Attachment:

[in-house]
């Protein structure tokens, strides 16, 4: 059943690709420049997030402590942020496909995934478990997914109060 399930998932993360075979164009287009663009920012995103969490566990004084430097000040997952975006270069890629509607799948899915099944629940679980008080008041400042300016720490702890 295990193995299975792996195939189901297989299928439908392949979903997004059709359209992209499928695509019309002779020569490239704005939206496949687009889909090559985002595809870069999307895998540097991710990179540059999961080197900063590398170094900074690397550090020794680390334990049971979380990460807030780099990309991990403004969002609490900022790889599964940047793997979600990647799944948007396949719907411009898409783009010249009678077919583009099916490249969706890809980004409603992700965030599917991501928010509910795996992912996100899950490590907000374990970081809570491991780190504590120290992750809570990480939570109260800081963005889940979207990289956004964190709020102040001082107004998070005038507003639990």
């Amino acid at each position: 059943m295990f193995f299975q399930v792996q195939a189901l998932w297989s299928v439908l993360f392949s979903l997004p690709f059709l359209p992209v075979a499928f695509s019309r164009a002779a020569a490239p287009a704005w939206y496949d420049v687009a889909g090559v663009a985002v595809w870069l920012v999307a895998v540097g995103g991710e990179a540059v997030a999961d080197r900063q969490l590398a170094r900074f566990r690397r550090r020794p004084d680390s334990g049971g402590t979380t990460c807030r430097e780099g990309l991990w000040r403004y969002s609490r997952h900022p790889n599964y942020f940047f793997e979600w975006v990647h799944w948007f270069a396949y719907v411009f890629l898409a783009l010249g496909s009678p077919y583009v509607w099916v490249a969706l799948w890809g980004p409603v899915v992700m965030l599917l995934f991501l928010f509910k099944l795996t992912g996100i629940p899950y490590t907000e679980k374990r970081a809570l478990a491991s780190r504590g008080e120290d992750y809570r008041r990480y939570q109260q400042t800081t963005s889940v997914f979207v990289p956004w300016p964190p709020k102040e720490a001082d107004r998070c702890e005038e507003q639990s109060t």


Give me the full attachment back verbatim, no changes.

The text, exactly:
[in-house]
């Protein structure tokens, strides 16, 4: 059943690709420049997030402590942020496909995934478990997914109060 399930998932993360075979164009287009663009920012995103969490566990004084430097000040997952975006270069890629509607799948899915099944629940679980008080008041400042300016720490702890 295990193995299975792996195939189901297989299928439908392949979903997004059709359209992209499928695509019309002779020569490239704005939206496949687009889909090559985002595809870069999307895998540097991710990179540059999961080197900063590398170094900074690397550090020794680390334990049971979380990460807030780099990309991990403004969002609490900022790889599964940047793997979600990647799944948007396949719907411009898409783009010249009678077919583009099916490249969706890809980004409603992700965030599917991501928010509910795996992912996100899950490590907000374990970081809570491991780190504590120290992750809570990480939570109260800081963005889940979207990289956004964190709020102040001082107004998070005038507003639990």
């Amino acid at each position: 059943m295990f193995f299975q399930v792996q195939a189901l998932w297989s299928v439908l993360f392949s979903l997004p690709f059709l359209p992209v075979a499928f695509s019309r164009a002779a020569a490239p287009a704005w939206y496949d420049v687009a889909g090559v663009a985002v595809w870069l920012v999307a895998v540097g995103g991710e990179a540059v997030a999961d080197r900063q969490l590398a170094r900074f566990r690397r550090r020794p004084d680390s334990g049971g402590t979380t990460c807030r430097e780099g990309l991990w000040r403004y969002s609490r997952h900022p790889n599964y942020f940047f793997e979600w975006v990647h799944w948007f270069a396949y719907v411009f890629l898409a783009l010249g496909s009678p077919y583009v509607w099916v490249a969706l799948w890809g980004p409603v899915v992700m965030l599917l995934f991501l928010f509910k099944l795996t992912g996100i629940p899950y490590t907000e679980k374990r970081a809570l478990a491991s780190r504590g008080e120290d992750y809570r008041r990480y939570q109260q400042t800081t963005s889940v997914f979207v990289p956004w300016p964190p709020k102040e720490a001082d107004r998070c702890e005038e507003q639990s109060t």